What if you have time to hold stocks over the long term?
The view that stocks are almost safe in the long run is just plain fallacious. It's been proven many times over that stocks are risky in the long run as well as in the short run. If it were true that stocks are really safe if you hold them for a long time, then shouldn't the investment company that is trying to convince you to invest in stocks for the long term be willing to offer you a guarantee? What if I am willing to commit to holding stocks for 25 years? Will you guarantee me that at the end of 25 years that I will have at least as much as if I had invested in TIPS or some other safe security? I think you will find that the answer is no unless the company wants to go bankrupt. If it is true, then who should be taking that risk: investment companies or individuals who don't know the first thing about it?
Is it true that you didn't lose a penny in the market downturn?
I have 100 percent of my retirement money invested in treasury inflation-protected securities. That is not to say I don't hold risky assets. I do have risky assets, but I don't hold them in my retirement portfolio. I segregate my assets into ones I know I can count on to maintain my standard of living in retirement and other assets in which I am willing to take some risks. My target retirement age is 75. Truthfully, I doubt I will retire at 75 if I am still physically and mentally fit. I enjoy what I do at work.
Many workers with 401(k)'s are automatically enrolled in target-date funds. Are these a good investment?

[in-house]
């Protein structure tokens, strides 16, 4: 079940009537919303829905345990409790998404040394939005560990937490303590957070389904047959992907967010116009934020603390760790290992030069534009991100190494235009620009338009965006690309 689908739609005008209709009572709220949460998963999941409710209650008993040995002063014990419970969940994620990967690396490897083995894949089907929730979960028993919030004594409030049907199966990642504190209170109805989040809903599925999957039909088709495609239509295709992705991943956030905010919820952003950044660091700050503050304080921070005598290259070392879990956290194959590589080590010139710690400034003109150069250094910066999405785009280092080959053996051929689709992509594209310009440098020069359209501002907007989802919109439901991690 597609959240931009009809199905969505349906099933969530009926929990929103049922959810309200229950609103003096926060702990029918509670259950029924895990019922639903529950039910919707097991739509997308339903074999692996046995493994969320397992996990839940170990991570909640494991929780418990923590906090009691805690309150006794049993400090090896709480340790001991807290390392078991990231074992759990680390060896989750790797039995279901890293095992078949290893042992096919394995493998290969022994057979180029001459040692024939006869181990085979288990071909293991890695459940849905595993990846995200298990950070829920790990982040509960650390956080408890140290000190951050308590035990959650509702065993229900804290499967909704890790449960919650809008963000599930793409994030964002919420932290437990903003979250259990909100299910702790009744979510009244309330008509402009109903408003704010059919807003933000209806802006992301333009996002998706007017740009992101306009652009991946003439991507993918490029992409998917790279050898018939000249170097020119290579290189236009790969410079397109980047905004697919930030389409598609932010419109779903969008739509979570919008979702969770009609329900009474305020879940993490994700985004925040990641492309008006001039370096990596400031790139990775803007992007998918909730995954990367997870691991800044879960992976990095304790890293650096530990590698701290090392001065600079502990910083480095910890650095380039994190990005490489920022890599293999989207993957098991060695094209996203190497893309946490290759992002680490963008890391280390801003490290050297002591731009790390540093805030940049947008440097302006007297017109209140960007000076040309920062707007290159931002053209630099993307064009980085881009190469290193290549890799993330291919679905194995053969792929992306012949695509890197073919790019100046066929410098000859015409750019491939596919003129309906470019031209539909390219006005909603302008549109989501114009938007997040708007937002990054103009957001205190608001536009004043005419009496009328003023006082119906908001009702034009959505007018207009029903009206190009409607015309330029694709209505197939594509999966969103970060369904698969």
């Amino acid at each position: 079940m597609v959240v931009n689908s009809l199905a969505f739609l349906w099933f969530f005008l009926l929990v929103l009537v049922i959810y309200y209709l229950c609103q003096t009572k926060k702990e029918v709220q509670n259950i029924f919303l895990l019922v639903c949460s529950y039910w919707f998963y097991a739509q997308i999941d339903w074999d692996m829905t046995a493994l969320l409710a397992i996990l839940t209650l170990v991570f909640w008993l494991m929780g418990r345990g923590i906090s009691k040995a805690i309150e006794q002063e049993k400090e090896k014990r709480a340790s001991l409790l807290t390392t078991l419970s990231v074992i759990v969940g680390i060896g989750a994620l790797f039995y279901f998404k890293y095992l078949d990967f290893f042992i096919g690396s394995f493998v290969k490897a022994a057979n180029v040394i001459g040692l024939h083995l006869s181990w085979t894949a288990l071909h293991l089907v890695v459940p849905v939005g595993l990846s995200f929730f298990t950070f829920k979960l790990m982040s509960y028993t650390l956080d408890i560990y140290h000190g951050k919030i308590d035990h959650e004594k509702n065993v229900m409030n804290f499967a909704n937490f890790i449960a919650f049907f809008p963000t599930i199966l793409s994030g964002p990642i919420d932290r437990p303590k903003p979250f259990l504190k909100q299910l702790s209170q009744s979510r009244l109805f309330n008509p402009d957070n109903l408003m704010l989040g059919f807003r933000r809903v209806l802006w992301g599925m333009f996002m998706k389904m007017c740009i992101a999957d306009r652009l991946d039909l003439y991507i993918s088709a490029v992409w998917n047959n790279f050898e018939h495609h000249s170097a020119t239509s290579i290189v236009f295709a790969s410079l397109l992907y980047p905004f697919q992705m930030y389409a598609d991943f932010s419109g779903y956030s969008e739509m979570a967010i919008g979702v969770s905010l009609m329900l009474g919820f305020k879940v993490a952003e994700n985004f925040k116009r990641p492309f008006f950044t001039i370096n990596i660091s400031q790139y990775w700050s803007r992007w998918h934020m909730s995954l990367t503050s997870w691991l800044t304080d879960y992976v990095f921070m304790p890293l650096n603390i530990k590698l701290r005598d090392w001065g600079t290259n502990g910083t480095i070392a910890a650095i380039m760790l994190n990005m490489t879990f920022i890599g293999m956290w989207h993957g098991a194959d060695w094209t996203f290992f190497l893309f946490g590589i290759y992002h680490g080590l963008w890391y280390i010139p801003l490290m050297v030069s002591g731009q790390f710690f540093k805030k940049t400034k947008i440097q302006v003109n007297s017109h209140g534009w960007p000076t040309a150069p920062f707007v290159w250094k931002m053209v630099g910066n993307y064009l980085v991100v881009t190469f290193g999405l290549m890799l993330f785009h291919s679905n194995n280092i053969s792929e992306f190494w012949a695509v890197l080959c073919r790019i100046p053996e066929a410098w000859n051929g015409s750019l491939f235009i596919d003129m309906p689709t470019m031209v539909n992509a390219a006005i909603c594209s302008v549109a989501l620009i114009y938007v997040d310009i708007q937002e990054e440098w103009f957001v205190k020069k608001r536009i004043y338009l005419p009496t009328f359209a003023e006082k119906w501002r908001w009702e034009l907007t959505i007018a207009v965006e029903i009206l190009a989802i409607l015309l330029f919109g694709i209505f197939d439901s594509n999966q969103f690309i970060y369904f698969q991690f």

In my opinion, the vast majority of them are completely misnamed. Suppose I am planning to retire in 2010. There is the expectation on the part of most people who don't know much about investing that at that target date they will have enough money to retire. The investment industry persuaded ordinary people that all they had to do was sit back while stocks delivered them a comfortable retirement. Nothing of the sort is true. The only thing that target-date funds do is they automatically lower the percent of retirement assets in the stock market and increase the portion that is in the bond market. Most of them still have you invested with half of your money in the stock market at your retirement date. The typical 2010 retirement fund lost 30 percent of its value. There is a very low likelihood that those  funds are going to make up that 30 percent loss.
Can someone who makes $40,000 or $50,000 a year get to a secure retirement without taking any risks?
The point is to be setting aside enough income during your working years so you can maintain your standard of living after you are too old to work. Someone who is making $40,000 or $50,000, unless they have a very modest lifestyle, probably is not going to be able to retire until they can't work anymore. That's the reality. Anyone who is trying to convince those people that they can retire at age 65 and live comfortably is selling them a dream. If they really hate their job, then they'd better prepare to make some sacrifices in terms of their standard of living.
So how should workers allocate their retirement money?
I advocate an investment pyramid. At the base, you've got your Social Security income and whatever you can continue to earn from employment. Social Security is probably the best investment you can find at later age. For every year you delay claiming benefits, the starting benefit increases by 8 percent. Try to postpone taking it until you reach age 70. The next layer is TIPS in an IRA account. TIPS are very safe and very simple and are going to be a good hedge against inflation. And if you have calculated and are confident that you have all your income needs in retirement covered with those safe investments, then take risks.